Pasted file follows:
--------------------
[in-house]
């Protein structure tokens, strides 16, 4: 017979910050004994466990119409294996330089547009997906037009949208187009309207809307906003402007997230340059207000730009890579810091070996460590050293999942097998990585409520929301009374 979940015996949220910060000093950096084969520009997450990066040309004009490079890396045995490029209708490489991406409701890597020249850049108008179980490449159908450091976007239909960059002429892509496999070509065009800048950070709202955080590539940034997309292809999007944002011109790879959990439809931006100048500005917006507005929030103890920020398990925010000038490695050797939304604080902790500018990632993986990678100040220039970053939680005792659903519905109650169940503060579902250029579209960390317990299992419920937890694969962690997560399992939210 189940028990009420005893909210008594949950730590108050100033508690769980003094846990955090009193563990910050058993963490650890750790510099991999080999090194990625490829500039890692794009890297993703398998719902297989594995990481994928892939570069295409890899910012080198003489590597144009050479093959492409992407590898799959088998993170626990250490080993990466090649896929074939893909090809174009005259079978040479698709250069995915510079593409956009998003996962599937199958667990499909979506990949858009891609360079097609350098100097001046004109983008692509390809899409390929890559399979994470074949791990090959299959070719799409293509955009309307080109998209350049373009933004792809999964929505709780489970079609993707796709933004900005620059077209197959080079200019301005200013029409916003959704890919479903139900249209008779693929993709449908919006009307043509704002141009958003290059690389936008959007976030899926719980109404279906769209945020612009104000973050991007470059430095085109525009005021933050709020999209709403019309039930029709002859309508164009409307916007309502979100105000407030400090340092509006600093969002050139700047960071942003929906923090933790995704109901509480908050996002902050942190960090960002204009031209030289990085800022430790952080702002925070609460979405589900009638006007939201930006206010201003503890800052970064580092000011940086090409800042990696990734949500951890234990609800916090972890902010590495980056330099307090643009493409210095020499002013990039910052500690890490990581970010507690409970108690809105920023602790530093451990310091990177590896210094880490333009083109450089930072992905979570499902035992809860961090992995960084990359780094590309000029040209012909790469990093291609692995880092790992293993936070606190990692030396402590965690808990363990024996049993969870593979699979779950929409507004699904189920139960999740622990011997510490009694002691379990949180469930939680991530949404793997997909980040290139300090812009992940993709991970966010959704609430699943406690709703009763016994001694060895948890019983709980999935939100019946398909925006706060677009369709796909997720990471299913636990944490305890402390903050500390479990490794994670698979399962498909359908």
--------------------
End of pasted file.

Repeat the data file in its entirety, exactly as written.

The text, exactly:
[in-house]
């Protein structure tokens, strides 16, 4: 017979910050004994466990119409294996330089547009997906037009949208187009309207809307906003402007997230340059207000730009890579810091070996460590050293999942097998990585409520929301009374 979940015996949220910060000093950096084969520009997450990066040309004009490079890396045995490029209708490489991406409701890597020249850049108008179980490449159908450091976007239909960059002429892509496999070509065009800048950070709202955080590539940034997309292809999007944002011109790879959990439809931006100048500005917006507005929030103890920020398990925010000038490695050797939304604080902790500018990632993986990678100040220039970053939680005792659903519905109650169940503060579902250029579209960390317990299992419920937890694969962690997560399992939210 189940028990009420005893909210008594949950730590108050100033508690769980003094846990955090009193563990910050058993963490650890750790510099991999080999090194990625490829500039890692794009890297993703398998719902297989594995990481994928892939570069295409890899910012080198003489590597144009050479093959492409992407590898799959088998993170626990250490080993990466090649896929074939893909090809174009005259079978040479698709250069995915510079593409956009998003996962599937199958667990499909979506990949858009891609360079097609350098100097001046004109983008692509390809899409390929890559399979994470074949791990090959299959070719799409293509955009309307080109998209350049373009933004792809999964929505709780489970079609993707796709933004900005620059077209197959080079200019301005200013029409916003959704890919479903139900249209008779693929993709449908919006009307043509704002141009958003290059690389936008959007976030899926719980109404279906769209945020612009104000973050991007470059430095085109525009005021933050709020999209709403019309039930029709002859309508164009409307916007309502979100105000407030400090340092509006600093969002050139700047960071942003929906923090933790995704109901509480908050996002902050942190960090960002204009031209030289990085800022430790952080702002925070609460979405589900009638006007939201930006206010201003503890800052970064580092000011940086090409800042990696990734949500951890234990609800916090972890902010590495980056330099307090643009493409210095020499002013990039910052500690890490990581970010507690409970108690809105920023602790530093451990310091990177590896210094880490333009083109450089930072992905979570499902035992809860961090992995960084990359780094590309000029040209012909790469990093291609692995880092790992293993936070606190990692030396402590965690808990363990024996049993969870593979699979779950929409507004699904189920139960999740622990011997510490009694002691379990949180469930939680991530949404793997997909980040290139300090812009992940993709991970966010959704609430699943406690709703009763016994001694060895948890019983709980999935939100019946398909925006706060677009369709796909997720990471299913636990944490305890402390903050500390479990490794994670698979399962498909359908």